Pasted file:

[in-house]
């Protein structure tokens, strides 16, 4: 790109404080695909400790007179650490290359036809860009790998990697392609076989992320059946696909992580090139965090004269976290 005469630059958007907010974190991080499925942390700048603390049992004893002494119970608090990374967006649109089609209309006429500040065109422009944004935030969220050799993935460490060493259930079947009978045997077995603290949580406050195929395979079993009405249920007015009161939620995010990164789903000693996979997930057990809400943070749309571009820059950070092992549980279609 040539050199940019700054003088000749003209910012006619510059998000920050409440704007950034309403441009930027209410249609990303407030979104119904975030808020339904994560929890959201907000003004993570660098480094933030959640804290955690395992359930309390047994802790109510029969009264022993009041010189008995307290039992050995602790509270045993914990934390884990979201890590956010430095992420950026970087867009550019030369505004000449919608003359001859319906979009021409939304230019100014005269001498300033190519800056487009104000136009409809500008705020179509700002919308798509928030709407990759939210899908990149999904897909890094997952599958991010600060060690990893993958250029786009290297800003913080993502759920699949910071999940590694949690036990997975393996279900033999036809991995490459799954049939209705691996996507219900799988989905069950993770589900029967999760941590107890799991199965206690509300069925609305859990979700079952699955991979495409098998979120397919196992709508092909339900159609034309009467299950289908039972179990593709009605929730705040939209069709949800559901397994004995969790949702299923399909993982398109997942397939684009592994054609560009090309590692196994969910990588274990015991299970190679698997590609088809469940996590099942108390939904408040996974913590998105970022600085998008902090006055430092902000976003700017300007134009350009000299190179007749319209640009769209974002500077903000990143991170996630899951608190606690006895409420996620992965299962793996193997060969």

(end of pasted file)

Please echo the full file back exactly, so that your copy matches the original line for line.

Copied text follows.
[in-house]
């Protein structure tokens, strides 16, 4: 790109404080695909400790007179650490290359036809860009790998990697392609076989992320059946696909992580090139965090004269976290 005469630059958007907010974190991080499925942390700048603390049992004893002494119970608090990374967006649109089609209309006429500040065109422009944004935030969220050799993935460490060493259930079947009978045997077995603290949580406050195929395979079993009405249920007015009161939620995010990164789903000693996979997930057990809400943070749309571009820059950070092992549980279609 040539050199940019700054003088000749003209910012006619510059998000920050409440704007950034309403441009930027209410249609990303407030979104119904975030808020339904994560929890959201907000003004993570660098480094933030959640804290955690395992359930309390047994802790109510029969009264022993009041010189008995307290039992050995602790509270045993914990934390884990979201890590956010430095992420950026970087867009550019030369505004000449919608003359001859319906979009021409939304230019100014005269001498300033190519800056487009104000136009409809500008705020179509700002919308798509928030709407990759939210899908990149999904897909890094997952599958991010600060060690990893993958250029786009290297800003913080993502759920699949910071999940590694949690036990997975393996279900033999036809991995490459799954049939209705691996996507219900799988989905069950993770589900029967999760941590107890799991199965206690509300069925609305859990979700079952699955991979495409098998979120397919196992709508092909339900159609034309009467299950289908039972179990593709009605929730705040939209069709949800559901397994004995969790949702299923399909993982398109997942397939684009592994054609560009090309590692196994969910990588274990015991299970190679698997590609088809469940996590099942108390939904408040996974913590998105970022600085998008902090006055430092902000976003700017300007134009350009000299190179007749319209640009769209974002500077903000990143991170996630899951608190606690006895409420996620992965299962793996193997060969």